How do they sound?

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Chord inversions have various sounds and uses. Whether you’re looking at playing a jazz piece or something heavier, there will be appropriate applications.

Let’s look at an easy way that you can get to grips with chord inversions. Doing All Right (…Revisited) by Queen featured heavily in the 2018 biopic film, Bohemian Rhapsody. The opening bars of the song feature some of the chords that we’ve been looking at.

Which chords specifically? Well, Brian May uses a beautiful blend of E major to F#m7, Emaj7 and then back to Fm7. The Emaj7 chords makes the progression sound resolved and provides a dreamy feel.

Doing All Right (… Revisited) – Major and Minor 7ths

Aside from using some swanky new chords, you can get even closer to Brian May’s sound thanks to this *AmPlug2 from Vox. A whole AC30 in your headphones?

Chord Inversions – Suspended Chords

Our look at inversions also stretches as far as suspended chords. Equally, they’re all about adding or removing certain notes from a chord. Remember, a basic chord consists of a route, 3rd and a 5th. 7ths and suspended chords, along with inversions, just switch things up a bit.

Otherwise known as sus chords, suspended chords tend to replace the major 3rd with either a perfect 4th or major 2nd. Overall, making a huge difference in how the chord sounds.

Whether you use a major 2nd or perfect 4th depicts which chord you’re changing to. Adding a major 2nd? Well, you’ve now got a sus2 chord. Likewise, with the perfect 4th, you’d end up with a sus4 chord.

Crazy Little Thing Called Love – Sus4

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Coincidently, we’re looking at another song by Queen to help illustrate certain chord inversions.

On this occasion, the opening riff consists of a D major chord, followed by a Dsus2. Playing these together created one of the most iconic rockabilly revival sounds ever.

Although this riff is played on an acoustic guitar, *Harley Benton offers this BM-75 Trans Red Deluxe. Not quite the real thing, but this red special replica will sound great when you’re practising Queen licks and riffs.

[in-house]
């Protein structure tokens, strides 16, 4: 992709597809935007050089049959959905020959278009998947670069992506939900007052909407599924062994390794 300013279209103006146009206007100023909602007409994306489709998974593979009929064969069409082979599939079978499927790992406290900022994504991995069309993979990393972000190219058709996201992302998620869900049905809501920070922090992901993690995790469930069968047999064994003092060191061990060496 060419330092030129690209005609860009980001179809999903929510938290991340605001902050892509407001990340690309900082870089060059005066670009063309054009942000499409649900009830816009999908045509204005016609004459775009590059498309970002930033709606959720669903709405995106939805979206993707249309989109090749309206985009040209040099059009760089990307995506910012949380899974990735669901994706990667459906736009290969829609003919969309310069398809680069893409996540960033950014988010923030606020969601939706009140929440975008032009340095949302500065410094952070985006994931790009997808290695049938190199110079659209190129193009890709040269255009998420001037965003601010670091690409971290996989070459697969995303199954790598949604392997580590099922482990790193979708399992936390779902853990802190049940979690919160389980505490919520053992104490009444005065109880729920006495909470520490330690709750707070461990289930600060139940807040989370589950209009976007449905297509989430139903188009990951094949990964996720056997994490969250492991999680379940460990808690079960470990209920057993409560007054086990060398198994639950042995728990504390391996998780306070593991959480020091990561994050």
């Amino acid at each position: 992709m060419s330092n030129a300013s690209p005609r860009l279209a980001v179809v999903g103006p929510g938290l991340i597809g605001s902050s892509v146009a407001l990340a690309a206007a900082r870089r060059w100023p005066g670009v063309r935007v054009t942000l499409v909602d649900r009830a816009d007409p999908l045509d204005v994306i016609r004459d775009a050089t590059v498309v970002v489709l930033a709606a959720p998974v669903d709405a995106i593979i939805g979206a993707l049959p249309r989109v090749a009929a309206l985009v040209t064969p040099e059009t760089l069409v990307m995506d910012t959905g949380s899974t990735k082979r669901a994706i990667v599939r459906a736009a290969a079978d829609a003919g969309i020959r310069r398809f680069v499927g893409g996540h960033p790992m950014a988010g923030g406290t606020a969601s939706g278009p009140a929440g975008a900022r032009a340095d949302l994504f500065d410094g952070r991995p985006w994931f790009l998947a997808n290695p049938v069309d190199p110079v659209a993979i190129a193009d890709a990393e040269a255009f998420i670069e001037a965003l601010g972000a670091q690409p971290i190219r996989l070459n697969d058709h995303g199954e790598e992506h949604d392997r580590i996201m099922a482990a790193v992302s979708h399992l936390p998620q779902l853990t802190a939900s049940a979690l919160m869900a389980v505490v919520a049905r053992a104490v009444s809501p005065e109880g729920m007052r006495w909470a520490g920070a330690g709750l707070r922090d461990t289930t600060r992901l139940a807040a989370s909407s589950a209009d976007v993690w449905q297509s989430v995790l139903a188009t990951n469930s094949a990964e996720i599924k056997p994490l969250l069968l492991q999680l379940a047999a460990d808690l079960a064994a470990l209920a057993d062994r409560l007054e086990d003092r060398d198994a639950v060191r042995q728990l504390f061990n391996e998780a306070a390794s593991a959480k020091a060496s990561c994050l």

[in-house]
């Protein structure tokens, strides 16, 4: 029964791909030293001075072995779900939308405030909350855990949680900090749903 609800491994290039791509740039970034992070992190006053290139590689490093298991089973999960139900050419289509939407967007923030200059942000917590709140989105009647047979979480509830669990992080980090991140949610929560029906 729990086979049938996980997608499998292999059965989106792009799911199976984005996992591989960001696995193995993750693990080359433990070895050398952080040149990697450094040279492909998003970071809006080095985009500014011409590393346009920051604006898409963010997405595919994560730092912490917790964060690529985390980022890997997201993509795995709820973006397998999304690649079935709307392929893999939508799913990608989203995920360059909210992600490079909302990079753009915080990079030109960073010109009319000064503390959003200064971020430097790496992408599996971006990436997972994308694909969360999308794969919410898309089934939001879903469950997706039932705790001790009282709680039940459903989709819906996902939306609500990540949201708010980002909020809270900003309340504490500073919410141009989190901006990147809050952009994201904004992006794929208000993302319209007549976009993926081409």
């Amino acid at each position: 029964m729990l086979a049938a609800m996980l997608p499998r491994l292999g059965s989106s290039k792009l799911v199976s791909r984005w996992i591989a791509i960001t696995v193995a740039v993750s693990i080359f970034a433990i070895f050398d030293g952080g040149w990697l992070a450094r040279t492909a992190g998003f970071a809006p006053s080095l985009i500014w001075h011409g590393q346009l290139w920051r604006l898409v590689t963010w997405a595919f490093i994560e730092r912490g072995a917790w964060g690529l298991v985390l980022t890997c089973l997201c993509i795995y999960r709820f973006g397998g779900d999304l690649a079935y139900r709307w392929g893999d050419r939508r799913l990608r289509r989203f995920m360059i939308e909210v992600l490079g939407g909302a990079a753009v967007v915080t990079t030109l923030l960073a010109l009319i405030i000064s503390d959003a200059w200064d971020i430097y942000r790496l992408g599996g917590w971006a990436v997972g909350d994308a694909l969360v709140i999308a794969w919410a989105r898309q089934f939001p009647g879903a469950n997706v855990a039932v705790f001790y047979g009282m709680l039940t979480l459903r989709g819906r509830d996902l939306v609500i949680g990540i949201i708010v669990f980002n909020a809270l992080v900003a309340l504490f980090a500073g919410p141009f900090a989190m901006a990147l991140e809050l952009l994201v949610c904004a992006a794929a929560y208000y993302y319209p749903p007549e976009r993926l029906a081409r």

Chord Inversions
Crazy Little Thing Called Love – Dsus4

Summer Of ’69 – Sus2

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Finally, let’s check out this classic from Bryan Adams. Comprising of both sus2 and sus4 chords.

Again, the use of these chord inversions helps to create a nostalgic feel within the music. Adding an extra layer compared to regular chords.

On this occasion, we can hear an arpeggiated picking pattern, ranging from Dsus2, D, Dsus4 and Asus2, A and Asus4. Featured in the bridge, it makes a nice change from the verse as it uses the same chords, with the added chord inversions.

Summer Of 69′ – Sus2 & Sus4

Chord Inversions for Guitar: Sweet Sweet Sounds?

There we have it! A look into various inversions across the fretboard. Hopefully, next time you want to write a chord progression, you’ll have some extra ideas of what chords to use. Furthermore, you may be able to squeeze in a couple of 7th chords at your next gig!

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Chord Inversions

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John Smith

My John Smith is a seasoned technology writer with a passion for unraveling the complexities of the digital world. With a background in computer science and a keen interest in emerging trends, John has become a sought-after voice in translating intricate technological concepts into accessible and engaging articles.